A New York doctor says he has successfully treated coronavirus patients' symptoms using hydroxychloroquine sulfate, zinc, and azithromycin.
Dr. Vladimir Zelenko is a registered family doctor in Monroe, New York, where he runs two clinics and has said he has successfully treated respiratory symptoms of 699 coronavirus patients using a cocktail of the drugs, including the anti-malarial drug hydroxychloroquine, a derivative of chloroquine.
Zelenko said shortness of breath in patients subsided within four to six hours after treatment. He said that none of his patients had died or required intubation, and four had been hospitalized.
On Sunday, the US Food and Drug Administration (FDA) authorized the use of the two antimalarial drugs, hydroxychloroquine and chloroquine for limited emergency use.
“In a statement published Sunday, the US Department of Health and Human Services detailed recent donations of medicine to a national stockpile – including chloroquine and hydroxychloroquine, both being investigated as potential COVID-19 treatments,” AFP reported.
Despite being controversial, Zelenko is confident in the treatment and said it has been 100 percent effective. It costs $20 over a period of five days.
Chloroquine’s use, which is also used to treat lupus and rheumatoid arthritis, is debated as it can have toxic side effects and has been made illegal in at least one country. The World Health Organization has not approved its use for symptomatic treatment of coronavirus.
Some medical professionals are wary of the drug’s use, and there are no clinical trials that prove the drug’s efficacy. Dr. Anthony Fauci, the US’s top infectious disease expert, has said that without a clinical trial, no definitive statement can be made on the drug’s effectiveness.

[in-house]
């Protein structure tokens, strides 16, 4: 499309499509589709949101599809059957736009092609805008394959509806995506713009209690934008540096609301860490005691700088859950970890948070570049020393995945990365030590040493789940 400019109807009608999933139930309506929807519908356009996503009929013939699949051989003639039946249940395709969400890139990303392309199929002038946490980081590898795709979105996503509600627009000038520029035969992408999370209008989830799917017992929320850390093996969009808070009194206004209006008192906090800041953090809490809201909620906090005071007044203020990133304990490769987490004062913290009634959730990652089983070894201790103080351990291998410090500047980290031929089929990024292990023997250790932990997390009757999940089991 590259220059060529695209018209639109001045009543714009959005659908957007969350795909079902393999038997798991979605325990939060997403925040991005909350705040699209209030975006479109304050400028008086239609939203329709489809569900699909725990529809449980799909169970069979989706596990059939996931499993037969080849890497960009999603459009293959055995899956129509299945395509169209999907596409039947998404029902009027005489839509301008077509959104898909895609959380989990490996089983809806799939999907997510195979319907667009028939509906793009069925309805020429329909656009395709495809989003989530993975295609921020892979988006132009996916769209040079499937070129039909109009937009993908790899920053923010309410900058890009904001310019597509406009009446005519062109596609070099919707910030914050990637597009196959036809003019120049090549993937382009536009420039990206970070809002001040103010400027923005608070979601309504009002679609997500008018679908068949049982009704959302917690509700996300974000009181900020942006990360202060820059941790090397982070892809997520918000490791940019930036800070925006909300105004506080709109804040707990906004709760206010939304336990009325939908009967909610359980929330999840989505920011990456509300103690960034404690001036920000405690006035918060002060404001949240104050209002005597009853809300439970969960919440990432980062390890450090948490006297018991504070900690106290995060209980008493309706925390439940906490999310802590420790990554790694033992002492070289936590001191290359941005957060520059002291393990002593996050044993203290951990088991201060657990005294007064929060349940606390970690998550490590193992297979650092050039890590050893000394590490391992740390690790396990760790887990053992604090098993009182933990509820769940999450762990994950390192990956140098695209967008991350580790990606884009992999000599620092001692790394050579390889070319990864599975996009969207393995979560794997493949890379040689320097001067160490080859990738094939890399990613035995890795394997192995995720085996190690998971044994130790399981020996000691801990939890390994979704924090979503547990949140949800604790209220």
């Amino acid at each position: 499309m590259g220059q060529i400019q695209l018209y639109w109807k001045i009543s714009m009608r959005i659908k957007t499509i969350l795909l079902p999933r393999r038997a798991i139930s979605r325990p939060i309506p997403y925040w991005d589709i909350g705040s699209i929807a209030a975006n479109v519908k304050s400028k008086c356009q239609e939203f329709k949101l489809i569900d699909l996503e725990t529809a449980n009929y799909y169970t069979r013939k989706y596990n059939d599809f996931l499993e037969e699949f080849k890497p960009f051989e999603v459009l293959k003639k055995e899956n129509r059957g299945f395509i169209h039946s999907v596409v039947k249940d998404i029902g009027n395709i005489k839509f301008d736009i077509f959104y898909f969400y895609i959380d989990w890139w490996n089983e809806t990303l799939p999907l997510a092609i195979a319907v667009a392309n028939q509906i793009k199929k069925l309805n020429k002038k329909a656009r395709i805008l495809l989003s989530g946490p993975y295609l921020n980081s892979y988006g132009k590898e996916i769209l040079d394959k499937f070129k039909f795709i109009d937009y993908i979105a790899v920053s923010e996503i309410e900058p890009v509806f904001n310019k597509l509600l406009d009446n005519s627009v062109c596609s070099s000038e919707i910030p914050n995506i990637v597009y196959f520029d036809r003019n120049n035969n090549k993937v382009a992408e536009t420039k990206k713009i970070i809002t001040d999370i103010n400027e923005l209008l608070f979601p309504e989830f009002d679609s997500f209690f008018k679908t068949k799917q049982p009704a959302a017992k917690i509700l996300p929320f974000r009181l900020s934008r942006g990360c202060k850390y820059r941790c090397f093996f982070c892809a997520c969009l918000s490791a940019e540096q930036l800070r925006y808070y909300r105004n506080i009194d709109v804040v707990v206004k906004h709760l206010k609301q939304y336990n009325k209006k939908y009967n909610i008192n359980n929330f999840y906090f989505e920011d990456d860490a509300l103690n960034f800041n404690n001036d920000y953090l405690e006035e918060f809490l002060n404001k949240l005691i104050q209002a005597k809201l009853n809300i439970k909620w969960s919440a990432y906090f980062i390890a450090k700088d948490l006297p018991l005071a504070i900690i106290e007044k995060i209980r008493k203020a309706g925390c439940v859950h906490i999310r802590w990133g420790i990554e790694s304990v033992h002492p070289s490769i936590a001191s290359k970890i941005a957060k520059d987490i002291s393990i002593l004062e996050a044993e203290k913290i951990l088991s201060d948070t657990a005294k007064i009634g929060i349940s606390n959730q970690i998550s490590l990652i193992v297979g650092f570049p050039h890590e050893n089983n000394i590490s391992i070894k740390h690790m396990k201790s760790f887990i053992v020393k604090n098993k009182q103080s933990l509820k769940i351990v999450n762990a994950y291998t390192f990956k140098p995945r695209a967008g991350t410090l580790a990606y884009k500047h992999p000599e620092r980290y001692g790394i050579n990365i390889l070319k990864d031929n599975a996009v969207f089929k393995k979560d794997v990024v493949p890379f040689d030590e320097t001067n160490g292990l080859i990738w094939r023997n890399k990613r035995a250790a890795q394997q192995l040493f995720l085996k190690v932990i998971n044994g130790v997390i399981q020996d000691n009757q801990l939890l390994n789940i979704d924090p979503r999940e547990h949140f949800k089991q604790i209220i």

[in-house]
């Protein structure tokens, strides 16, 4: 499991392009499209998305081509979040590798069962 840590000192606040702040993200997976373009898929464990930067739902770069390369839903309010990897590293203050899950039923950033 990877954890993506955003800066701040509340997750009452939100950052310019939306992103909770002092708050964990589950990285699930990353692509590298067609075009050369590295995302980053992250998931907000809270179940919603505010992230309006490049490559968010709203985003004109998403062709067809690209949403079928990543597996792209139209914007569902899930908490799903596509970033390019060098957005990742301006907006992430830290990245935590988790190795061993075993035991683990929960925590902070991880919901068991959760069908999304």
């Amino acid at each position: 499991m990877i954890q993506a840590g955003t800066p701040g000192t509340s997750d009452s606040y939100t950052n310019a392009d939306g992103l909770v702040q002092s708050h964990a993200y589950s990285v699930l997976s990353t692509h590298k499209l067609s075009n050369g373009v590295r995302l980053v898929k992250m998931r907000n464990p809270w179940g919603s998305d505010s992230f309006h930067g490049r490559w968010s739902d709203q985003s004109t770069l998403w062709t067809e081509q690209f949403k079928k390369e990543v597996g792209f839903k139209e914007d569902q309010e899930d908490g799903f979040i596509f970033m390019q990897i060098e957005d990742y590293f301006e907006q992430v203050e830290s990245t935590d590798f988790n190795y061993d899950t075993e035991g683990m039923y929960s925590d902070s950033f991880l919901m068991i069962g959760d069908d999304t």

And small trials on the drug’s efficacy have split results. One French study of 80 patients found a combination of hydroxychloroquine and azithromycin was effective in treating COVID-19 patients. But in China, a study published in the Journal of Zhejang University found no difference in the ability to fight off the virus between patients who did and did not receive hydroxychloroquine. The study included 30 patients, and 15 were given the drug. After a week of treatment, 13 tested negative; of those who did not receive treatment, 14 tested negative.
Regionally, Bahrain has used hydroxychloroquine to treat sick patients.
Hydroxychloroquine “is reported to have had a profound impact when used to treat the symptoms exhibited by active COVID-19 cases,” state news agency BNA reported.
Chloroquine was first developed in the 1940s to treat malaria. In 1949, it was approved by the FDA for this specific use.
A 2005 study found that chloroquine could prevent the spread of the SARS-CoV, commonly known as SARS, virus in primate cells grown in a lab. The novel coronavirus, or SARS-CoV-2 is from the same family of coronaviruses as SARS-CoV, and treatments for the novel coronavirus could be similar to those used for its predecessor.